French Communist Party
Published 23rd February, 2012
The French Communist Party or PCF was founded in 1920 when the French Section of the Worker’s International (SFIO) split into two factions, one of which became the PCF. The party describes itself as far-left and believes in Communism.
In the early days it had representation in all the parliaments. In 1924 they won 26 of 581 seats in the French National Assembly. That dropped to 11 in 1928 and 10 in 1932. Their fortunes improved somewhat in 1936 when they won 72 seats in a 610 seat parliament, but throughout the 1930s they grew in size and popularity.
During the Second World War the PCF played an active role within the Resistance Movement.
The big moment for the PCF came in 1945 and 1946, just after the war. In 1944 they had joined Charles de Gaulle’s provisional government and remained there in 1945 when they won 148 of 522 seats. But 1946 was their most successful election. They won 153 of 586 seats in the June Constituent National Assembly and went up to 182 of 627 seats in the November election for the French National Assembly. In the November they became the largest party in parliament; the one and only time they were to achieve this result to date.
American concerns about a possible Communist takeover of France meant that in 1947 the party was forced to go into opposition in order to secure Marshall Plan aid from the United States.
From this point on the PCF would never achieve such good results and their fortunes were one of a steady decline to the end of the century. They did have two further periods in government; the first under François Mitterrand between 1981 and 1984 and again in the government of Lionel Jospin between 1997 and 2002.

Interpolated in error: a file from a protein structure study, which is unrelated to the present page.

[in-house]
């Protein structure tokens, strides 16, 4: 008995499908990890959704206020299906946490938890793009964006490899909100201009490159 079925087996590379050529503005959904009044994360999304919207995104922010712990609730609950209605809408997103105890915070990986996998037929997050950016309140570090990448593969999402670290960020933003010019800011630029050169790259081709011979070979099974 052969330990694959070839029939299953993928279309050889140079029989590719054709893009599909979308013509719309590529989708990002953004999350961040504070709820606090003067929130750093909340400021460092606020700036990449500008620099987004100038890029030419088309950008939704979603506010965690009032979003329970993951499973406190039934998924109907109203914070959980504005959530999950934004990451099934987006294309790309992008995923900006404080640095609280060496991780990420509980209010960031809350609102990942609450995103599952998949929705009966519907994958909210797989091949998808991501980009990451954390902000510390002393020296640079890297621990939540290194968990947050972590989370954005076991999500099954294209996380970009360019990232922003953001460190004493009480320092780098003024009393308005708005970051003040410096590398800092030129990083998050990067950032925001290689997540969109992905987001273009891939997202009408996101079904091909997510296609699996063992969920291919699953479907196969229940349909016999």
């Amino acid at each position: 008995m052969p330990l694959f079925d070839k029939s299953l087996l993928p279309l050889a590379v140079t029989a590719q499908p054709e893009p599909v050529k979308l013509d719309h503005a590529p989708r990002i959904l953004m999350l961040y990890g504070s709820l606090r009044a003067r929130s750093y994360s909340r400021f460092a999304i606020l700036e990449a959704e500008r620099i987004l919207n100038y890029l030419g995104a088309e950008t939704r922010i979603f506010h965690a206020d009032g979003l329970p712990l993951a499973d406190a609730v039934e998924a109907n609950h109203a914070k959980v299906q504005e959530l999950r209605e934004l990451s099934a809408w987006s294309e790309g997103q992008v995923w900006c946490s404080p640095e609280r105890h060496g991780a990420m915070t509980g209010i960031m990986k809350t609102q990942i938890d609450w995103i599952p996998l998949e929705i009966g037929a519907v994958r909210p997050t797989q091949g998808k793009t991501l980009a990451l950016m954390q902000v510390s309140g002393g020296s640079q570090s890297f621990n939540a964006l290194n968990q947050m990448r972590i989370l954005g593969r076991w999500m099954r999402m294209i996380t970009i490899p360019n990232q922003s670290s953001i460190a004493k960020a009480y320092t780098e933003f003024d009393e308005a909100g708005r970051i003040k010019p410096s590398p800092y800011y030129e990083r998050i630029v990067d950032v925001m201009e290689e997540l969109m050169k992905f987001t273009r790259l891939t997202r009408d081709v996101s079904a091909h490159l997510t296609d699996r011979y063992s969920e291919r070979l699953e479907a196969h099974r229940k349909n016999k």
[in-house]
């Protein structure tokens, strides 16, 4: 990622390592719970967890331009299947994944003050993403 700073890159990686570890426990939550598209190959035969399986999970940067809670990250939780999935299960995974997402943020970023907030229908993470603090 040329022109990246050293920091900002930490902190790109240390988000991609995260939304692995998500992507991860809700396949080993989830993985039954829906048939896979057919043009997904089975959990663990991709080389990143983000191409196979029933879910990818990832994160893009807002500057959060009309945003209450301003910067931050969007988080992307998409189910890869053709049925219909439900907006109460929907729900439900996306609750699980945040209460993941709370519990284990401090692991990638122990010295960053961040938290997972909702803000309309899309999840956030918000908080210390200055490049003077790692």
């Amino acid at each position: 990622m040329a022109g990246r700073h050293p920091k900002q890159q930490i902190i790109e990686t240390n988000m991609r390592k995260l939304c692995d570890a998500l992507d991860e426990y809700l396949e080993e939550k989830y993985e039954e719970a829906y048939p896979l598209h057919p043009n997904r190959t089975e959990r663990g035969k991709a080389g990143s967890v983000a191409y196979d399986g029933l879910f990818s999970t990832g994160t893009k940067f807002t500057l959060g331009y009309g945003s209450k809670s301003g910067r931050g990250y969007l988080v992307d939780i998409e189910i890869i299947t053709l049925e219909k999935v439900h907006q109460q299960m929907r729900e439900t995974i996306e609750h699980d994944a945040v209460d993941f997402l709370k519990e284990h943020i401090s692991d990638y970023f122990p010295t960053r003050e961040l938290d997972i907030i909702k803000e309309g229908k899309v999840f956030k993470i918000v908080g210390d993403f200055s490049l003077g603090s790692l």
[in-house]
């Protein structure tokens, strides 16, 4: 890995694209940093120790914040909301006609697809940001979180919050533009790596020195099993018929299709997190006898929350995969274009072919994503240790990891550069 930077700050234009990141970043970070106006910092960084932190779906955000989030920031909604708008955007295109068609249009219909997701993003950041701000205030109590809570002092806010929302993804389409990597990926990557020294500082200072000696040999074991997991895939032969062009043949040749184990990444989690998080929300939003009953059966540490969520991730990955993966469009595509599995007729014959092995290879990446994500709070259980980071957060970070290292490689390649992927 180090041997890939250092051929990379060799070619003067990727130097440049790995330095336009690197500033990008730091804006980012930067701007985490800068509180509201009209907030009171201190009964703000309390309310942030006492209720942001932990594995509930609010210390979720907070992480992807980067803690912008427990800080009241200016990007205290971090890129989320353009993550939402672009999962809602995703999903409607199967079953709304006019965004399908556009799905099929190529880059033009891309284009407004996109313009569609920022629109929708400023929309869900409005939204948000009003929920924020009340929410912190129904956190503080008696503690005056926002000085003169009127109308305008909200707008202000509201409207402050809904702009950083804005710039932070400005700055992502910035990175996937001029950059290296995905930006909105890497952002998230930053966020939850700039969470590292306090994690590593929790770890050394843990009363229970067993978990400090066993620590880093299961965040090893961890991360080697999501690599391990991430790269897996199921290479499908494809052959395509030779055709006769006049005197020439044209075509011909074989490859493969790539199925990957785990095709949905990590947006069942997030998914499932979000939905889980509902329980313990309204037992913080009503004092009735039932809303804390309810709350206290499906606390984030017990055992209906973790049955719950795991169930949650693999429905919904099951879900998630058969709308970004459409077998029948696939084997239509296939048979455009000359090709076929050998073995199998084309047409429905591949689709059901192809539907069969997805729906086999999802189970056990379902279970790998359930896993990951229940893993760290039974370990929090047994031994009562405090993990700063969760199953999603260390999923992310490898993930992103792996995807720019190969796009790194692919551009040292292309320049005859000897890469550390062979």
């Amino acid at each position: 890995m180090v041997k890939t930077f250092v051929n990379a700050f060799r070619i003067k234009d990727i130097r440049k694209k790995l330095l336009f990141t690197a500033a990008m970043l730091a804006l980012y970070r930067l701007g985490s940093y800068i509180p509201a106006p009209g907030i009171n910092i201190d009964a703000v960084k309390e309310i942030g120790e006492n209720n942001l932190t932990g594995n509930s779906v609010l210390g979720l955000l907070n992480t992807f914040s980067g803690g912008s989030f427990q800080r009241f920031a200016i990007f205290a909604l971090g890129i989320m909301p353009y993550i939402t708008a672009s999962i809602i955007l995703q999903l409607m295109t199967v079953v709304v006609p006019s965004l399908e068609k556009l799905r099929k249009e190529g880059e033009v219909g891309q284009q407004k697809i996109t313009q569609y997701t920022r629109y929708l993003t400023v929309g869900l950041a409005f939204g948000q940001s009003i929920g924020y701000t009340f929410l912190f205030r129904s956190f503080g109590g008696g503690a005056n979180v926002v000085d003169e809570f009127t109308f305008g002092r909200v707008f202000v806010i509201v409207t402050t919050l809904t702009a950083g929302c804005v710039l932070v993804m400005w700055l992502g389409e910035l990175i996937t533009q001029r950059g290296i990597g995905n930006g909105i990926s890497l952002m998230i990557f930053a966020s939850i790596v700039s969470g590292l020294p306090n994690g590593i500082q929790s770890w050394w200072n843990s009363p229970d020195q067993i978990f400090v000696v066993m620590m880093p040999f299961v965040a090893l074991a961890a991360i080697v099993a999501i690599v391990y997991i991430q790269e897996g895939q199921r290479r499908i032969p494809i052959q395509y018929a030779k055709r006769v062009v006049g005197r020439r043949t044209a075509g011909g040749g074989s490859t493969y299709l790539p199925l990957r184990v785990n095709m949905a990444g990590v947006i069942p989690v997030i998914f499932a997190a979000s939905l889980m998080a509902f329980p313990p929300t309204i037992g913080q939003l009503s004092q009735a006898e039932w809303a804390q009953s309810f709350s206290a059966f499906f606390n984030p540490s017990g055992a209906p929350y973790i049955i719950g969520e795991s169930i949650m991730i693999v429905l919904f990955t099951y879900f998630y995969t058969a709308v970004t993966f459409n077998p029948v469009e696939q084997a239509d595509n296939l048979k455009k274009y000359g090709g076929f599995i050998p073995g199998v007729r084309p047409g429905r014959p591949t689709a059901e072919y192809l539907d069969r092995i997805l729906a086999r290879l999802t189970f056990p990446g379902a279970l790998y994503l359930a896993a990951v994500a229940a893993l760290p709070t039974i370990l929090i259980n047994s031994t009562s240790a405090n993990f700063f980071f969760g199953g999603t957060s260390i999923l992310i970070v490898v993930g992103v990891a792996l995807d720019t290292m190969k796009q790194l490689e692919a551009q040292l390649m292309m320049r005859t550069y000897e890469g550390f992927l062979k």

Nevertheless their fortunes continued to fall; in 1951 they dropped to 103 seats, a slight rise in 1956 took them to 150 seats but this was false dawn as they dropped to 10 seats in 1958 at the start of the Fifth Republic. They slowly climbed their way back up over the next four elections, to reach 86 seats in 1978.
Then it became a decline to 44 seats in 1981, 35 seats in 1986, 27 seats in 1988, 24 seats in 1993 and so on until in 2007 they managed just 15 seats in the 577 seat French National Assembly. At this point the party did not have enough seats to form a parliamentary group (20 seats are required) and so they allied themselves with the Greens and other small left wing groups to form the Democratic and Republican Left within the National Assembly.
The French Communist Party has two of the 74 national seats in the European Parliament where they are part of the European United Left – Nordic Green Left. The PCF is also a member of the Party of the European Left.